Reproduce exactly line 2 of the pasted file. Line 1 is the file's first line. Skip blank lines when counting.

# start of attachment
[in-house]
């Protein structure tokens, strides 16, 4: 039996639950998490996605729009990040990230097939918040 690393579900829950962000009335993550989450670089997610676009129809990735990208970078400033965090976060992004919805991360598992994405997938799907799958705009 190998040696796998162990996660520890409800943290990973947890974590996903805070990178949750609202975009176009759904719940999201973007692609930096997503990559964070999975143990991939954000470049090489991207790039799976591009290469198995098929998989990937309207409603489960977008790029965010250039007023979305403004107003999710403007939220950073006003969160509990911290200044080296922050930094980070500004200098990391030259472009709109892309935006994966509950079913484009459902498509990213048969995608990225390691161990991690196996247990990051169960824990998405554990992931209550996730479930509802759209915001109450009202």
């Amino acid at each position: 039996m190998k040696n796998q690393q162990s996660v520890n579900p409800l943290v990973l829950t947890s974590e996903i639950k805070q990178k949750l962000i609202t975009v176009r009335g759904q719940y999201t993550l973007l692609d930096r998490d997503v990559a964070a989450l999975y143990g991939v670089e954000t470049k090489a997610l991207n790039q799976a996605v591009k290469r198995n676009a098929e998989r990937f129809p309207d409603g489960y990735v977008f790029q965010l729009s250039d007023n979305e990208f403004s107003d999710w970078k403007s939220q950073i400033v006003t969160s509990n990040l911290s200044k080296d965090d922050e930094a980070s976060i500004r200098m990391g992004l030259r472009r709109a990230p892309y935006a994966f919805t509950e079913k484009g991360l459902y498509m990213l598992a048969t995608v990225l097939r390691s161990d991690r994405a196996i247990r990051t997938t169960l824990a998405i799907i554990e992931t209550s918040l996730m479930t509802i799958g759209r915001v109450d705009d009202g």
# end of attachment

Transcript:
């Protein structure tokens, strides 16, 4: 039996639950998490996605729009990040990230097939918040 690393579900829950962000009335993550989450670089997610676009129809990735990208970078400033965090976060992004919805991360598992994405997938799907799958705009 190998040696796998162990996660520890409800943290990973947890974590996903805070990178949750609202975009176009759904719940999201973007692609930096997503990559964070999975143990991939954000470049090489991207790039799976591009290469198995098929998989990937309207409603489960977008790029965010250039007023979305403004107003999710403007939220950073006003969160509990911290200044080296922050930094980070500004200098990391030259472009709109892309935006994966509950079913484009459902498509990213048969995608990225390691161990991690196996247990990051169960824990998405554990992931209550996730479930509802759209915001109450009202």